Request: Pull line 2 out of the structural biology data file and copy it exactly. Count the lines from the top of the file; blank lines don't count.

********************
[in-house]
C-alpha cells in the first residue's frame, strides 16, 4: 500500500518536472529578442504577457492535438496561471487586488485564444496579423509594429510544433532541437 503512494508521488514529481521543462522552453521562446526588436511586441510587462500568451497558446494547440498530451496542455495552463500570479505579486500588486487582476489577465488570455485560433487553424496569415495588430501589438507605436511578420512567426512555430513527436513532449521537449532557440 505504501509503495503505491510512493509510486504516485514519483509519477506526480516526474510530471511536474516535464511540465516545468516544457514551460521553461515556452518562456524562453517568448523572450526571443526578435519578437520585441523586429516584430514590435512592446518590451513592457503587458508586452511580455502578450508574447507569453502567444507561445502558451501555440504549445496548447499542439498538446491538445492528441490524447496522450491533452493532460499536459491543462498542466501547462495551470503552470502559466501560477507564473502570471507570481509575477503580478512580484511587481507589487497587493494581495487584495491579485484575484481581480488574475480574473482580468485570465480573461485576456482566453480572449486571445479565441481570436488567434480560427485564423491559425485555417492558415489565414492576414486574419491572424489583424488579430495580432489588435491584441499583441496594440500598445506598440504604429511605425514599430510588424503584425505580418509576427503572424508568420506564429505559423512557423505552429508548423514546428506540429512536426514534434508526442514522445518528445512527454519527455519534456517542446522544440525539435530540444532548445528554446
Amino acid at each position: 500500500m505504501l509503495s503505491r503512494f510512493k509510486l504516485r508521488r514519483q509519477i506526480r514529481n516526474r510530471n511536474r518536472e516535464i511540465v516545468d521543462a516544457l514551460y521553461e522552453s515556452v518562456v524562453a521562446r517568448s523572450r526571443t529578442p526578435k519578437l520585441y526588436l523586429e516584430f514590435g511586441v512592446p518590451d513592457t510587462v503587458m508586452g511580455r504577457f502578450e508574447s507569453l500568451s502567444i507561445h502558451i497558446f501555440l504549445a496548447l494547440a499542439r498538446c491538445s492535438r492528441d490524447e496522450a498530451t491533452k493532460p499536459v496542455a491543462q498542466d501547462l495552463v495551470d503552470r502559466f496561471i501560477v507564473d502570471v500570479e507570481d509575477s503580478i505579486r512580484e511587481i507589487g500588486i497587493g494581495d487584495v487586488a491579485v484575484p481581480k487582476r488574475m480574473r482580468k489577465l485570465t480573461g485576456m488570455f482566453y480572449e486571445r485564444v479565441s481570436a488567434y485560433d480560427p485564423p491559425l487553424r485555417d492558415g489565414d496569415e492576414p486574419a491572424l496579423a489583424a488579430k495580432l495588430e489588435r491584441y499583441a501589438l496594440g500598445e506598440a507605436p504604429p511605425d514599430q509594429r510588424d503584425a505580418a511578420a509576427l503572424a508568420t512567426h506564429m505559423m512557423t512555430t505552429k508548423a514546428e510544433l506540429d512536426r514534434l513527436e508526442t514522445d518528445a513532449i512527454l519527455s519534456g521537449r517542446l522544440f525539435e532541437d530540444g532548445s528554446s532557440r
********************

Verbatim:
C-alpha cells in the first residue's frame, strides 16, 4: 500500500518536472529578442504577457492535438496561471487586488485564444496579423509594429510544433532541437 503512494508521488514529481521543462522552453521562446526588436511586441510587462500568451497558446494547440498530451496542455495552463500570479505579486500588486487582476489577465488570455485560433487553424496569415495588430501589438507605436511578420512567426512555430513527436513532449521537449532557440 505504501509503495503505491510512493509510486504516485514519483509519477506526480516526474510530471511536474516535464511540465516545468516544457514551460521553461515556452518562456524562453517568448523572450526571443526578435519578437520585441523586429516584430514590435512592446518590451513592457503587458508586452511580455502578450508574447507569453502567444507561445502558451501555440504549445496548447499542439498538446491538445492528441490524447496522450491533452493532460499536459491543462498542466501547462495551470503552470502559466501560477507564473502570471507570481509575477503580478512580484511587481507589487497587493494581495487584495491579485484575484481581480488574475480574473482580468485570465480573461485576456482566453480572449486571445479565441481570436488567434480560427485564423491559425485555417492558415489565414492576414486574419491572424489583424488579430495580432489588435491584441499583441496594440500598445506598440504604429511605425514599430510588424503584425505580418509576427503572424508568420506564429505559423512557423505552429508548423514546428506540429512536426514534434508526442514522445518528445512527454519527455519534456517542446522544440525539435530540444532548445528554446